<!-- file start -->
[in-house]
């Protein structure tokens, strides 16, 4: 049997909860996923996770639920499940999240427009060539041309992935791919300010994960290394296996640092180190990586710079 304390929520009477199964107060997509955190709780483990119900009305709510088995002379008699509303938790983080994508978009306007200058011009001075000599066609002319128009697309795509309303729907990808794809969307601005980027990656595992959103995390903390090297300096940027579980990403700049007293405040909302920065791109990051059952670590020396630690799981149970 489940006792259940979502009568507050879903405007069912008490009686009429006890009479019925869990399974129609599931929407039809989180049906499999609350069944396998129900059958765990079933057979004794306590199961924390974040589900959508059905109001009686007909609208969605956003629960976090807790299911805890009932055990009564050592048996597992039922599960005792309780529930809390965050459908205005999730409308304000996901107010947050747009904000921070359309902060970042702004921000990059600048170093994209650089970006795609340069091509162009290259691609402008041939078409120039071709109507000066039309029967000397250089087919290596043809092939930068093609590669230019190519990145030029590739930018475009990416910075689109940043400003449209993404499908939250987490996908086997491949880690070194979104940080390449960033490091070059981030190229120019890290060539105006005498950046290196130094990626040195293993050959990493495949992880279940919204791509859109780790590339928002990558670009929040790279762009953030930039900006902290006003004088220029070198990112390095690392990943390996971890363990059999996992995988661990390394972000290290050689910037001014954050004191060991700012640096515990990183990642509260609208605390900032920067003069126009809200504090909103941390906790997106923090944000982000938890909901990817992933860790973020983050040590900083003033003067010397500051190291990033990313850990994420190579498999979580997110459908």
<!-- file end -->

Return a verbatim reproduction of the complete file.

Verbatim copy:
[in-house]
């Protein structure tokens, strides 16, 4: 049997909860996923996770639920499940999240427009060539041309992935791919300010994960290394296996640092180190990586710079 304390929520009477199964107060997509955190709780483990119900009305709510088995002379008699509303938790983080994508978009306007200058011009001075000599066609002319128009697309795509309303729907990808794809969307601005980027990656595992959103995390903390090297300096940027579980990403700049007293405040909302920065791109990051059952670590020396630690799981149970 489940006792259940979502009568507050879903405007069912008490009686009429006890009479019925869990399974129609599931929407039809989180049906499999609350069944396998129900059958765990079933057979004794306590199961924390974040589900959508059905109001009686007909609208969605956003629960976090807790299911805890009932055990009564050592048996597992039922599960005792309780529930809390965050459908205005999730409308304000996901107010947050747009904000921070359309902060970042702004921000990059600048170093994209650089970006795609340069091509162009290259691609402008041939078409120039071709109507000066039309029967000397250089087919290596043809092939930068093609590669230019190519990145030029590739930018475009990416910075689109940043400003449209993404499908939250987490996908086997491949880690070194979104940080390449960033490091070059981030190229120019890290060539105006005498950046290196130094990626040195293993050959990493495949992880279940919204791509859109780790590339928002990558670009929040790279762009953030930039900006902290006003004088220029070198990112390095690392990943390996971890363990059999996992995988661990390394972000290290050689910037001014954050004191060991700012640096515990990183990642509260609208605390900032920067003069126009809200504090909103941390906790997106923090944000982000938890909901990817992933860790973020983050040590900083003033003067010397500051190291990033990313850990994420190579498999979580997110459908």